Florida Woman Sentenced to Prison for Stolen Identity Refund Fraud
A Jacksonville, Florida resident was sentenced to 42 months in prison for her role in a stolen identity refund fraud scheme, announced Acting Deputy Assistant Attorney General Stuart M. Goldberg of the Justice Department’s Tax Division and Acting U.S. Attorney Clark Morris for the Middle District of Alabama.
According to documents and information provided to the court, from approximately February 2014 through February 2015, in Duval County, Florida, and Pike County, Alabama, Comone Denise Ross, 58, and others obtained stolen IDs, including the personal identifying information of prisoners. They used the information to file over 100 tax returns with the Internal Revenue Service (IRS) seeking approximately $411,914 in fraudulent refunds. One co-conspirator, Devon Tucker, previously pleaded guilty and was sentenced to 32 months in prison for selling Ross identification information relating to inmates at the Troy, Alabama City Jail.
In addition to the term of prison imposed, U.S. District Judge Myron Thompson ordered Ross to serve three years of supervised release and to pay $285,412 in restitution to the IRS. Ross pleaded guilty in April 2017 to conspiring to defraud the government and aggravated identity theft.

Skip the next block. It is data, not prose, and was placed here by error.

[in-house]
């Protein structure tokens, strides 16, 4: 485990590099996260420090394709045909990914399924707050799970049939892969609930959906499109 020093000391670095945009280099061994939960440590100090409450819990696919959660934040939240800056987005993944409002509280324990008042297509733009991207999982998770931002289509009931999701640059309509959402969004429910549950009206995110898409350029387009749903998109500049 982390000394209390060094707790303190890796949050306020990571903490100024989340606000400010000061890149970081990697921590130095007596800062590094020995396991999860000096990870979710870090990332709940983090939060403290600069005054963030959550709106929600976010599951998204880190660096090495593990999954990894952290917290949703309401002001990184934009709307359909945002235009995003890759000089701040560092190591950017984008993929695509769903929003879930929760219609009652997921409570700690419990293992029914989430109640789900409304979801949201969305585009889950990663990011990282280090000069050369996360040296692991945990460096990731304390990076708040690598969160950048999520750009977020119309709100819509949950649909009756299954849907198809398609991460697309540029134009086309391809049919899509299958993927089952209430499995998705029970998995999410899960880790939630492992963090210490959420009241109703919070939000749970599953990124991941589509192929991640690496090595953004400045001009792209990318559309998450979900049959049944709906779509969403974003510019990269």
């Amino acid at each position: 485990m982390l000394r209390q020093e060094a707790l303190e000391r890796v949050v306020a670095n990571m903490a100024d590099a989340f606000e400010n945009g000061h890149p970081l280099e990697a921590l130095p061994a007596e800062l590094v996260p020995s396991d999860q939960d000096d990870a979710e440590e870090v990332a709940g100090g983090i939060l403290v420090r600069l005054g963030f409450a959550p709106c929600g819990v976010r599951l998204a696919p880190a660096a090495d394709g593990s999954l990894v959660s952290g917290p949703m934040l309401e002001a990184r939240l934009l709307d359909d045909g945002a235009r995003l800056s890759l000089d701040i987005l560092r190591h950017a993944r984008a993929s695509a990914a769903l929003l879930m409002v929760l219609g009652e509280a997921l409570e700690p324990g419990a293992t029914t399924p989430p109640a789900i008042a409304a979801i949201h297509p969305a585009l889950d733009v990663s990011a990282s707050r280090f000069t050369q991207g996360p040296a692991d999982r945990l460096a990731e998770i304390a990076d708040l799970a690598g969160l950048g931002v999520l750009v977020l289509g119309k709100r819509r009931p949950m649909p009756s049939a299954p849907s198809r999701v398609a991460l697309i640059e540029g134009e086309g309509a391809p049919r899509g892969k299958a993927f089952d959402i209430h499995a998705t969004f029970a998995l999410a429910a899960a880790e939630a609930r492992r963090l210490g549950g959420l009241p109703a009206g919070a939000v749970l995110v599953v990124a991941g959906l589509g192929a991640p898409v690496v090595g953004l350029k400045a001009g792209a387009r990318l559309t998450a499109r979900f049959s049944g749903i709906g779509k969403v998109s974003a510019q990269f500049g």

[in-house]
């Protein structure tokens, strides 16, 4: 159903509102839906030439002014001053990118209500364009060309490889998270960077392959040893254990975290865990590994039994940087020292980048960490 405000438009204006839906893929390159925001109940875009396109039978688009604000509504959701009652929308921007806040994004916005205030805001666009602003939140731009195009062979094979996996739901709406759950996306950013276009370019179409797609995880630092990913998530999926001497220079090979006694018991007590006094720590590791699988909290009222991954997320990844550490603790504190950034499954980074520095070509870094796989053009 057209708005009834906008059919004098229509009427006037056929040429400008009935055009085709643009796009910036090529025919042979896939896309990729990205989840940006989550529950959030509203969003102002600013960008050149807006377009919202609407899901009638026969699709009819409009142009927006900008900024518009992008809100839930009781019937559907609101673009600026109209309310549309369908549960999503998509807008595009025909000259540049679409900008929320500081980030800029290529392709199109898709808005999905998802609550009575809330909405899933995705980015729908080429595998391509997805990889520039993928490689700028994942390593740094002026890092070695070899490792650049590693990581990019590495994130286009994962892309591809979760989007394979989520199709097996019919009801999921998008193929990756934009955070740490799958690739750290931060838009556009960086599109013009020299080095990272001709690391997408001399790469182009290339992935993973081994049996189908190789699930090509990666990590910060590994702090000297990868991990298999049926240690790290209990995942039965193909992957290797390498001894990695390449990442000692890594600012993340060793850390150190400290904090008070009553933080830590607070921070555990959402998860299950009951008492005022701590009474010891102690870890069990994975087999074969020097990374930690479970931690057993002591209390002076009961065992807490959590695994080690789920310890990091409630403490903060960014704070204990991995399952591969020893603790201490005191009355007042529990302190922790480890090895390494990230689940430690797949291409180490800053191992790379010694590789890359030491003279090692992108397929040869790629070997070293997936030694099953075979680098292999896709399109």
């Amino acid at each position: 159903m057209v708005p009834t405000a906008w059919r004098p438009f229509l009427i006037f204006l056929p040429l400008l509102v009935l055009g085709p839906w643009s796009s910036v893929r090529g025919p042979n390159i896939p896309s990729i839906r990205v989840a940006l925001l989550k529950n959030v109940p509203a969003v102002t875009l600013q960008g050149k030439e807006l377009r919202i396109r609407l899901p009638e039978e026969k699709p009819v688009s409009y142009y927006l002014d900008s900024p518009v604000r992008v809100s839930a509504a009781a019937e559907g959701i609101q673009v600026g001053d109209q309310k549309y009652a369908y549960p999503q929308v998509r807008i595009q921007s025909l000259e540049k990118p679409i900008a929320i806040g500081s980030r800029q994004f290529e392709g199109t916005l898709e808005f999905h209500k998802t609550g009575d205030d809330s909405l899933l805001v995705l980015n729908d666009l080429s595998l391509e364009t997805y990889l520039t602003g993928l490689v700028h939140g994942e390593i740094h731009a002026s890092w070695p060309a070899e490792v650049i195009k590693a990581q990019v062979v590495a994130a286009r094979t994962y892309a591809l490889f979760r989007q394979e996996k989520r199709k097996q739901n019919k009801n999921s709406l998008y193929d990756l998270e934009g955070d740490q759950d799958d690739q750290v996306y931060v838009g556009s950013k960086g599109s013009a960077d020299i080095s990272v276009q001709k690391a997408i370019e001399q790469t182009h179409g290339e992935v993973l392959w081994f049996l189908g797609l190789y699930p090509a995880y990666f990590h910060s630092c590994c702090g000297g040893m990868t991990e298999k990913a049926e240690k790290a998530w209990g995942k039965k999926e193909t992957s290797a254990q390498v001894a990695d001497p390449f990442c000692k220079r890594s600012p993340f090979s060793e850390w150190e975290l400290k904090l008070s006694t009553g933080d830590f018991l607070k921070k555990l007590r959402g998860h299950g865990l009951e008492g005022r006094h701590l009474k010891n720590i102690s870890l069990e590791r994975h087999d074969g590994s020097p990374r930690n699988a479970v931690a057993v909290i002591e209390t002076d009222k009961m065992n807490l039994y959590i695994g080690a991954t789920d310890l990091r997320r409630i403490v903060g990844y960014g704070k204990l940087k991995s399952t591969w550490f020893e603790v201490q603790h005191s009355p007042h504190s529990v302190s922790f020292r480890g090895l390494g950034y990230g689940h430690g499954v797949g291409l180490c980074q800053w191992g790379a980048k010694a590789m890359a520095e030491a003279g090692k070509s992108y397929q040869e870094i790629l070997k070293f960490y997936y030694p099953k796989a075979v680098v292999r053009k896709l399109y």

Acting Deputy Assistant Attorney General Goldberg and Acting U.S. Attorney Morris commended special agents of IRS Criminal Investigation, who conducted the investigation, and Trial Attorneys Gregory P. Bailey and Michael P. Hatzimichalis of the Tax Division and Assistant U.S. Attorney Jonathan S. Ross of the Middle District of Alabama, who prosecuted this case.
Additional information about the Tax Division’s enforcement efforts can be found on the division’s website.